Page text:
SFIA is an experience framework - you have a skill or competence at a level of responsibility because you have practiced the skill or competence at that level in a real-world situation.
SFIA's seven Levels of Responsibility are characterised in terms of Generic Attributes (of Autonomy, Influence, Complexity, Knowledge and Business Skills). From a Professional Services perspective, responsibility levels 2-6 can be thought of anecdotally as: Associate professional, Professional, Senior professional, Principal professional, and Lead professional.
Each of the 102 Professional Skills or competencies comprises a skill description and a description of the skill practiced at one or more of the 7 Levels of Responsibility.
To aid navigation within the framework the skills and competencies are organised into 6 categories: Strategy and Architecture; Change and Transformation; Development and Implementation; Delivery and Operation; Skills and Quality; and Relationships and Engagement.
More recently, to help address particular environments different views of SFIA have been developed to organise the skills and competencies into to alternative SFIA Views; these include a Software Engineering View, a Digital Transformation View, a DevOps View, a Big Data and Data Science View. Other SFIA Views are in development including a Cyber Security View.
Levels of ResponsibilityEdit
The Levels of Responsibility run from Level 1 (the lowest level of responsibility) to Level 7 (the highest level of responsibility). Each level is given a simple phrase description (Follow; Assist; Apply; Enable; Ensure and advise; Initiate and influence; and Set strategy, inspire and mobilise) and each level is described using a number of generic attributes (autonomy, influence, complexity, knowledge and business skills). A summary of the levels is given below:
- 1. Follow
- Basic capability to complete tasks under close supervision. Not expected to use much initiative. Should be organised.
- 2. Assist
- Uses some discretion and has a wider circle of interaction than level 1, especially in speciality. Works on a range of tasks, and proactively manages personal development.
- 3. Apply
- Complete work packages with milestone reviews only. Escalates problems under own discretion. Works with suppliers and customers. May have some supervisory responsibility. Performs a broad range of tasks, takes initiative, and schedules own and others work.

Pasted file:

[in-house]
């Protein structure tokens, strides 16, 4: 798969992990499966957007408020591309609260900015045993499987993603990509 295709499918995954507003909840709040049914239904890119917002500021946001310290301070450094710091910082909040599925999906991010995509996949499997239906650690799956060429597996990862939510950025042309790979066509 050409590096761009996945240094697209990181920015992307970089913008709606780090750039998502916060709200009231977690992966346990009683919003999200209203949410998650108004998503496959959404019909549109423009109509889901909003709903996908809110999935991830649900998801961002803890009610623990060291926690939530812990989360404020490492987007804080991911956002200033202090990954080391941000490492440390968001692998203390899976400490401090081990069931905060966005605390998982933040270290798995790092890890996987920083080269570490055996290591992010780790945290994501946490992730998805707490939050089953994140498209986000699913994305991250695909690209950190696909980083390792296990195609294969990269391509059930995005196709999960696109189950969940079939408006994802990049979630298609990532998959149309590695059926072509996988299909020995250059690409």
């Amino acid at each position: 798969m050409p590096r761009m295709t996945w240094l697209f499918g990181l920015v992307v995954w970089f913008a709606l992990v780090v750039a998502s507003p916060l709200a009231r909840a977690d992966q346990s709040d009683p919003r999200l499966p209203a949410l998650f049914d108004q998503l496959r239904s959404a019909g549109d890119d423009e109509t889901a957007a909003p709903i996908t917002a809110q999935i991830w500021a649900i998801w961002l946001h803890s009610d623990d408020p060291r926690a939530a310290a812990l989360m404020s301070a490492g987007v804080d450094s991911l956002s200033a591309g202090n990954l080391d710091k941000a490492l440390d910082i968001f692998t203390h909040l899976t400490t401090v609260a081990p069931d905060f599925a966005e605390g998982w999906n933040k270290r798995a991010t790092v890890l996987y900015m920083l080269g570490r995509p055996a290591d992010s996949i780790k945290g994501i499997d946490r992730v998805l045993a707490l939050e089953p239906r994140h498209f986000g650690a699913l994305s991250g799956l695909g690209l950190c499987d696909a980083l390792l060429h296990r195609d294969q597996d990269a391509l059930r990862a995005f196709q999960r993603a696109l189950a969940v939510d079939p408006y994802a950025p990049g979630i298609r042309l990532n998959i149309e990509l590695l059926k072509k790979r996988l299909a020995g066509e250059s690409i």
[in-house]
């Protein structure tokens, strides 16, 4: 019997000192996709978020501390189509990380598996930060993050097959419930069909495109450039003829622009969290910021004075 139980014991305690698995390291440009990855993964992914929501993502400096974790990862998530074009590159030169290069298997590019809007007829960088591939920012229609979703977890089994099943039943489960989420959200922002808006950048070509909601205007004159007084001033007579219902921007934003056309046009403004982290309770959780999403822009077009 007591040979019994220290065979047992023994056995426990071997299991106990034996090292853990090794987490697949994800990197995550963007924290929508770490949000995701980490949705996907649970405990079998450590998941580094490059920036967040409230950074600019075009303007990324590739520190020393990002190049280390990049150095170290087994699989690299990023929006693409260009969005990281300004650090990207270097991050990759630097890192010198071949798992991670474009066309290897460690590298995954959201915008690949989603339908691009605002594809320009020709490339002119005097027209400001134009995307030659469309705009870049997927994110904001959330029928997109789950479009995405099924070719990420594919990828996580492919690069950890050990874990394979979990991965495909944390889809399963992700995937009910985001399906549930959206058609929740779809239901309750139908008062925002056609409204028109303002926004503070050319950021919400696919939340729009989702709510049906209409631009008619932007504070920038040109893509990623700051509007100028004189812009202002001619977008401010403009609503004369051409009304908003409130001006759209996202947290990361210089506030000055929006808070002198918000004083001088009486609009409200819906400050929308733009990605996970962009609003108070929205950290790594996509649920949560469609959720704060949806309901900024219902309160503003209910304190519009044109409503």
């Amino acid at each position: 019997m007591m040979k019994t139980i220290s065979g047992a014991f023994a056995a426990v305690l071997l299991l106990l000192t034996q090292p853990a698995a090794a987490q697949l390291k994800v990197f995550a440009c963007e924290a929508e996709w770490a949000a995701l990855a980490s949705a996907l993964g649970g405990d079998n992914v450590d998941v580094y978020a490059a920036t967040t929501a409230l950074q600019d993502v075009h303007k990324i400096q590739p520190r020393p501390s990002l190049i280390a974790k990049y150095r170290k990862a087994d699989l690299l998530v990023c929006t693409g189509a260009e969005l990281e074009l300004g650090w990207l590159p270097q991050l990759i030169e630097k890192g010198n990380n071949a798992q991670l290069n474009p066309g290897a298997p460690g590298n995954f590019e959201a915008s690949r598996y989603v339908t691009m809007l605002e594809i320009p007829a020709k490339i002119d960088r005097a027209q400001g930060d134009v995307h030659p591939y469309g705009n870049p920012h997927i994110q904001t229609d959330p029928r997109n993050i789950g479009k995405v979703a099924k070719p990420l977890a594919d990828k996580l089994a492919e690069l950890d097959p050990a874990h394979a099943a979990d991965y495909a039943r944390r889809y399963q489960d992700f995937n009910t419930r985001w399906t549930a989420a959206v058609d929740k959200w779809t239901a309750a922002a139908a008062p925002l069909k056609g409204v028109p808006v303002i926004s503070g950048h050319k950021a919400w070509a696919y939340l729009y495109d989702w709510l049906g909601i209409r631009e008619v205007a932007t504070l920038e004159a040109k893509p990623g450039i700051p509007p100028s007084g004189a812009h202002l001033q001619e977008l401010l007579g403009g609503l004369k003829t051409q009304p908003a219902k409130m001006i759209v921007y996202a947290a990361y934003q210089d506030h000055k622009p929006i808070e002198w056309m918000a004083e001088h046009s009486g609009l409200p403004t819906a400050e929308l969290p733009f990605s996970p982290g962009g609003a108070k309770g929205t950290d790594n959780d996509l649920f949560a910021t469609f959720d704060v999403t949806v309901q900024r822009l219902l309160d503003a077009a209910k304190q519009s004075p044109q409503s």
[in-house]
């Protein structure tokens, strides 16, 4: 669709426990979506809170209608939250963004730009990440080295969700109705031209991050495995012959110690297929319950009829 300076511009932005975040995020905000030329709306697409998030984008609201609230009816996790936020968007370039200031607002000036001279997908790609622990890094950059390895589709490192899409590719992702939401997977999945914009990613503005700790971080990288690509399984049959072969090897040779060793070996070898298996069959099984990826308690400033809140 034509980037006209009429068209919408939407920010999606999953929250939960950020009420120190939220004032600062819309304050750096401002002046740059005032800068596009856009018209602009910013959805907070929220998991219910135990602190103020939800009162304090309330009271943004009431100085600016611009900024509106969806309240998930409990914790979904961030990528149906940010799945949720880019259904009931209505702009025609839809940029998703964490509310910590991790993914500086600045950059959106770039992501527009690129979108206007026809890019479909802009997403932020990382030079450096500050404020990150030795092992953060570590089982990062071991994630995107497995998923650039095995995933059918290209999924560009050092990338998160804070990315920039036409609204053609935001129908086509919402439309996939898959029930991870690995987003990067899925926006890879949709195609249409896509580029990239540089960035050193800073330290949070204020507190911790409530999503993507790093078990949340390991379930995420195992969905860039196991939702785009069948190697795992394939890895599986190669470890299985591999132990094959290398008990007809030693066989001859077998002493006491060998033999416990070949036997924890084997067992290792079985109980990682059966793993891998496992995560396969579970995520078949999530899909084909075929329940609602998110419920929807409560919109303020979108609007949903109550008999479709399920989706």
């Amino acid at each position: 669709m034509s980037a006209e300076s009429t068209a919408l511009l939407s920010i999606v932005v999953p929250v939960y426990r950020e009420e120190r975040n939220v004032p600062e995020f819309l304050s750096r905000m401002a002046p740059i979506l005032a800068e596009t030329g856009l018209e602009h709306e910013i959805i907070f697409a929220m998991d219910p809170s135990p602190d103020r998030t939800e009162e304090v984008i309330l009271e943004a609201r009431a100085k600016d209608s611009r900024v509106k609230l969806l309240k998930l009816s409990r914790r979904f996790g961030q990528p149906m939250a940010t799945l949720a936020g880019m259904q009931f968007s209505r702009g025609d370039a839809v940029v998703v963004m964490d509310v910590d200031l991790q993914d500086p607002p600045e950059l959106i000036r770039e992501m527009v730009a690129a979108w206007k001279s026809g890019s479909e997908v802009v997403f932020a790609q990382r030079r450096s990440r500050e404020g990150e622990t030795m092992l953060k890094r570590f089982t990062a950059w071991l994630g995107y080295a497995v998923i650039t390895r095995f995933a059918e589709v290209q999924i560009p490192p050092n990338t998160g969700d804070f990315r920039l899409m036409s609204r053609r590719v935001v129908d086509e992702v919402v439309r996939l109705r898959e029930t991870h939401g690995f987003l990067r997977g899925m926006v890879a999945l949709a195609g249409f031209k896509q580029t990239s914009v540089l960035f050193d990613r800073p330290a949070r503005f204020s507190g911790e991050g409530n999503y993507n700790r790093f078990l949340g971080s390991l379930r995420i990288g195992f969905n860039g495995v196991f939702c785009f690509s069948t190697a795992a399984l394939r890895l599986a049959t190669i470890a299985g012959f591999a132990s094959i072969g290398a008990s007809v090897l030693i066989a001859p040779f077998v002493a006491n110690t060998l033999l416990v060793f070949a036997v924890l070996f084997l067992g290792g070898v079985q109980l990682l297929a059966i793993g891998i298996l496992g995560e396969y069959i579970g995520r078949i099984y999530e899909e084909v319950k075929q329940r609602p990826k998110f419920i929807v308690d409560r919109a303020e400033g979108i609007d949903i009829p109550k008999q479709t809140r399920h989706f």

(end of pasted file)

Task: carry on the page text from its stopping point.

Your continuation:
- 4. Enable
- Works under general direction in a framework. Influence at account level, works on a broad range of complex activities. Good level of operational business skills.
- 5. Ensure and advise
- Broad direction, supervisory, objective setting responsibility. Influences organisation. Challenging and unpredictable work. Self sufficient in business skills.
- 6. Initiate and influence
- Authority for an area of work. Sets organisational objectives. Influences policy, significant part of organisation, and customers and suppliers at a high level. Highly complex and strategic work. Initiates and leads technical and business change.
- 7. Set strategy, inspire, and mobilise
- Authority includes setting policy. Makes decisions critical to organisation, influences key suppliers and customers at top level. Leads on strategy. Full range of management and leadership skills.
The competencies are grouped into categories and sub-categories. The categories are:
- Strategy and architecture
- Change and transformation
- Development and implementation
- Delivery and operation
- Skills and quality
- Relationships and engagement
Benefits of SFIAEdit
SFIA alone does not deliver any business benefits, however, it does create a foundation to leverage and create additional value to the organization. Benefits of SFIA can include:
- Enable ICT and the broader Business to work toward similar goals
- Can provide a clear understanding of standardized, leveled ICT skills across the organization
- Enable targeted training, to address specific skill gaps
- Improve ICT recruitment
- Assist with Performance Development of existing staff